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Chapter 5 – How will we guide ourselves moving forward?

Objectives, Performance Measures & Strategies

This plan focuses on five objectives:

  • Open decision-making
  • Transportation safety
  • Critical connections
  • System stewardship
  • Healthy communities

Each objective includes related strategies for MnDOT and transportation partners. Taken together, the objectives and strategies support the Minnesota GO Vision and help address the changes affecting Minnesota (Chapter 3).

All transportation partners are engaged in many different activities that help to realize the vision on a daily basis. The purpose of this plan is not to list every possible activity, but to focus on key areas where additional emphasis is needed.

To help ensure that progress is made in the coming years, each objective includes a list of related performance measures. These measures will help track progress toward meeting the objectives and the desired outcomes of the vision.

The objectives and related strategies are listed in no particular order. All are critical focus areas for the upcoming years. Each objective has four parts:

  • Objective statement – a few key phrases that describe the goal that MnDOT and transportation partners are working toward
  • What this is about – more description about the goal of the objective
  • Performance measures – existing performance measures that track progress toward the objective
  • Strategies – a list of actions to help MnDOT and transportation partners achieve the objective. The bold text of each indicates the strategy statement and is followed by additional description and examples.

Open Decision-Making

Make transportation system decisions through processes that are inclusive, engaging and supported by data and analysis. Provide for and support coordination, collaboration and innovation. Ensure efficient and effective use of resources.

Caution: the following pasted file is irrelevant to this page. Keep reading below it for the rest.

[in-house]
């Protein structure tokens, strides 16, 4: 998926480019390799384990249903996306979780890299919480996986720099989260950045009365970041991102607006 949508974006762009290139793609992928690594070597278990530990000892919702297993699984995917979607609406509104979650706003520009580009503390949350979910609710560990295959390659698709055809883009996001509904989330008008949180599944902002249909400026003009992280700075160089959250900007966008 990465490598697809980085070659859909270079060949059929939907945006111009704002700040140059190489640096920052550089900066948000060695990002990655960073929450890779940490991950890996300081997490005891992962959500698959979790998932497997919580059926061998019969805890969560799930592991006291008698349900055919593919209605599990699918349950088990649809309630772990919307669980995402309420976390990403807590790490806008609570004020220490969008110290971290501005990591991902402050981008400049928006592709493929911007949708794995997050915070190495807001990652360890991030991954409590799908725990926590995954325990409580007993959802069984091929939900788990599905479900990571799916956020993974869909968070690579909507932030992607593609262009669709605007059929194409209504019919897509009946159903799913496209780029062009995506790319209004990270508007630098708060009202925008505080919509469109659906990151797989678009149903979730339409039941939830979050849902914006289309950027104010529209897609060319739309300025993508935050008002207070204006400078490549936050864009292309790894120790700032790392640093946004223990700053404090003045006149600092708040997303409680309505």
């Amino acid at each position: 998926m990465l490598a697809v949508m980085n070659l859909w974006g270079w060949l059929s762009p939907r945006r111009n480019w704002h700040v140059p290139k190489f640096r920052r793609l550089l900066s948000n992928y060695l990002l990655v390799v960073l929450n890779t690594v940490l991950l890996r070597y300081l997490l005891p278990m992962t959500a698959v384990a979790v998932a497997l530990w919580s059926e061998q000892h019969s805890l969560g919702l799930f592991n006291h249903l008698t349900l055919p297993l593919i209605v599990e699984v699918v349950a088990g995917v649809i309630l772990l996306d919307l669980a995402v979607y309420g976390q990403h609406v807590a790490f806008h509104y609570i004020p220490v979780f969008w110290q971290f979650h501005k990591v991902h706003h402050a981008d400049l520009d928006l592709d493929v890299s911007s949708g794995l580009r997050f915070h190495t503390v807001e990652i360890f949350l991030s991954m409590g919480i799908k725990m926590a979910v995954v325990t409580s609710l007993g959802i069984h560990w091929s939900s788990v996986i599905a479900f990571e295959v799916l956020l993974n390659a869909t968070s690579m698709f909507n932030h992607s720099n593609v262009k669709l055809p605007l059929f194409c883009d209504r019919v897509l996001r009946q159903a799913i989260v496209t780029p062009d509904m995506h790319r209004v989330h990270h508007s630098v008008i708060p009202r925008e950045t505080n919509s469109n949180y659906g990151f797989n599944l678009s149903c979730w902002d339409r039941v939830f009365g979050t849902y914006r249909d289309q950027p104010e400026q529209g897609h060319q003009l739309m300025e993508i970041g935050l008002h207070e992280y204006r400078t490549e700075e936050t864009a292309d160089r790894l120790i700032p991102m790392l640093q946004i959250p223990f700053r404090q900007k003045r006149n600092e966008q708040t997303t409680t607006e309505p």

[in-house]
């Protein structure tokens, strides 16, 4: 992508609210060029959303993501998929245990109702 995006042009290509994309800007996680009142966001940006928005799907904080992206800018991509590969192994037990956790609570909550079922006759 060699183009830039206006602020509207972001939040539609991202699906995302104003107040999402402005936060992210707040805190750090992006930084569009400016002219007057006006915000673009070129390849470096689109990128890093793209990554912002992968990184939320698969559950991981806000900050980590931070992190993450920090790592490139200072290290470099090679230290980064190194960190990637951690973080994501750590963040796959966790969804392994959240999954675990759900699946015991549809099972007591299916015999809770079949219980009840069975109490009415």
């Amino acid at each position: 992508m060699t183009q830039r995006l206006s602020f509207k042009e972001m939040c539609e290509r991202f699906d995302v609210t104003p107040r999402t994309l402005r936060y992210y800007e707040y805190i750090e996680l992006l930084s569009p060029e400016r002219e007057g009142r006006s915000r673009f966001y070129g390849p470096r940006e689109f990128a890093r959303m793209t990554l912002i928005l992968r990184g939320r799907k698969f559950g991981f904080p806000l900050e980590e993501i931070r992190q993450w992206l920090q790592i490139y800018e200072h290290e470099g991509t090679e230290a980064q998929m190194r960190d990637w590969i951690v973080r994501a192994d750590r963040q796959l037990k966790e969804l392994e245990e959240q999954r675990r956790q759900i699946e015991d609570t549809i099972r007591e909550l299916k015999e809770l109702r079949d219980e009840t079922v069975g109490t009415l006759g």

What this is about

Essential to open decision-making are the elements of accountability, transparency and communication. Transportation decision-makers are stewards of the transportation system and have the responsibility to make informed choices and be open about how and why decisions are made. Decision-makers need to rely on many different types of information and inputs in order to make responsible decisions and balance priorities. Integrated into all these elements are the important considerations of socio-economic equity and individual ability.

Engagement with transportation users and those otherwise affected by the system is a critical input to the transportation decision-making process. Decision-makers cannot just communicate decisions but must create opportunities for the public to influence decisions as well. Transportation partners should use different tools and techniques in order to facilitate good engagement. Good engagement uses inclusive, accessible and varied tools to reach different communities. Specific focus should be given to reaching individuals who are traditionally underrepresented in transportation decision-making. This will result in decisions that better reflect the priorities of all Minnesotans.

Communication and education are also critical to open decision-making. Effective communication is not just about making information available. It is also about making it easy to find and understand. This includes using plain language and meeting the Americans with Disabilities Act document accessibility standards. Additionally, education is the foundation for understanding. This includes telling the big-picture story of the transportation system, the importance of investing in it, and the trade-offs that need to be made, as well as communicating project scopes, timelines and impacts.

Open decision-making is supported by data, analysis, performance measurement, research, and risk management. It is the responsibility of transportation partners to continually explore technology, innovation, and the driving forces behind the system. These are important tools for improving transportation planning processes and increasing the efficiency of the transportation system.

The importance of open decision-making processes are recognized and supported in federal legislation and state regulations. However, truly open decision-making goes beyond just meeting legislative requirements. It is about building public trust. Since the majority of transportation funding comes from the public through fees and taxes, transportation decision-makers need to be accountable for the decisions they make. They need to ensure public resources are used efficiently and effectively and that decisions are well documented and communicated.

Performance Measures

Table 5-1 lists the existing MnDOT performance measures that are related to the Open Decision-Making objective. Additional performance measures are proposed to be developed. These proposed measures are identified in Chapter 6.

Table 5-1: Open Decision-Making performance measures
Measure Target Reporting